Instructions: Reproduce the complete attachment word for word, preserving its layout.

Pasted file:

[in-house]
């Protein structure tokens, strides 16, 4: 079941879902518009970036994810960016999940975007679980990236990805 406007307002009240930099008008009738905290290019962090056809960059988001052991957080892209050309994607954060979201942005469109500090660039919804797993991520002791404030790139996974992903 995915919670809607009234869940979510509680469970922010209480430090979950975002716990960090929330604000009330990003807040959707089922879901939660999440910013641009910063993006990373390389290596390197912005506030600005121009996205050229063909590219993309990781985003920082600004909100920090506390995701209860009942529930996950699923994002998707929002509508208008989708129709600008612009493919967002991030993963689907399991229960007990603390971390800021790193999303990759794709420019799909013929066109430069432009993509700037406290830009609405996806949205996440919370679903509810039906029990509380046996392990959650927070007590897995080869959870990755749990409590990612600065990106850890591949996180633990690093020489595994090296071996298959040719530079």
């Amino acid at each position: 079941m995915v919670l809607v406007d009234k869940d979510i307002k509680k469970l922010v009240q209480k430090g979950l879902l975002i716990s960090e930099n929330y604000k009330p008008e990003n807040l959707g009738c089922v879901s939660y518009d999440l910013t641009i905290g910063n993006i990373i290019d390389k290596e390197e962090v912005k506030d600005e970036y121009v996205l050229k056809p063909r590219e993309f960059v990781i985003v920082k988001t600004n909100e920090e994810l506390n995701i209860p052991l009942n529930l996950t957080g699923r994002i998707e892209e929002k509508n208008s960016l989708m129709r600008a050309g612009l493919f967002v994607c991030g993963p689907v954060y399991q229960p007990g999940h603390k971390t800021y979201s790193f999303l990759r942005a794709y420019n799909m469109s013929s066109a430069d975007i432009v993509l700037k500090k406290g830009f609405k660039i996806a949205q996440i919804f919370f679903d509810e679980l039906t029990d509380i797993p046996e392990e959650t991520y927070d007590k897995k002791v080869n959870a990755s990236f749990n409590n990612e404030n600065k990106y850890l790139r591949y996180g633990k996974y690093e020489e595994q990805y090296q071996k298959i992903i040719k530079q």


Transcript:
[in-house]
């Protein structure tokens, strides 16, 4: 079941879902518009970036994810960016999940975007679980990236990805 406007307002009240930099008008009738905290290019962090056809960059988001052991957080892209050309994607954060979201942005469109500090660039919804797993991520002791404030790139996974992903 995915919670809607009234869940979510509680469970922010209480430090979950975002716990960090929330604000009330990003807040959707089922879901939660999440910013641009910063993006990373390389290596390197912005506030600005121009996205050229063909590219993309990781985003920082600004909100920090506390995701209860009942529930996950699923994002998707929002509508208008989708129709600008612009493919967002991030993963689907399991229960007990603390971390800021790193999303990759794709420019799909013929066109430069432009993509700037406290830009609405996806949205996440919370679903509810039906029990509380046996392990959650927070007590897995080869959870990755749990409590990612600065990106850890591949996180633990690093020489595994090296071996298959040719530079």
């Amino acid at each position: 079941m995915v919670l809607v406007d009234k869940d979510i307002k509680k469970l922010v009240q209480k430090g979950l879902l975002i716990s960090e930099n929330y604000k009330p008008e990003n807040l959707g009738c089922v879901s939660y518009d999440l910013t641009i905290g910063n993006i990373i290019d390389k290596e390197e962090v912005k506030d600005e970036y121009v996205l050229k056809p063909r590219e993309f960059v990781i985003v920082k988001t600004n909100e920090e994810l506390n995701i209860p052991l009942n529930l996950t957080g699923r994002i998707e892209e929002k509508n208008s960016l989708m129709r600008a050309g612009l493919f967002v994607c991030g993963p689907v954060y399991q229960p007990g999940h603390k971390t800021y979201s790193f999303l990759r942005a794709y420019n799909m469109s013929s066109a430069d975007i432009v993509l700037k500090k406290g830009f609405k660039i996806a949205q996440i919804f919370f679903d509810e679980l039906t029990d509380i797993p046996e392990e959650t991520y927070d007590k897995k002791v080869n959870a990755s990236f749990n409590n990612e404030n600065k990106y850890l790139r591949y996180g633990k996974y690093e020489e595994q990805y090296q071996k298959i992903i040719k530079q």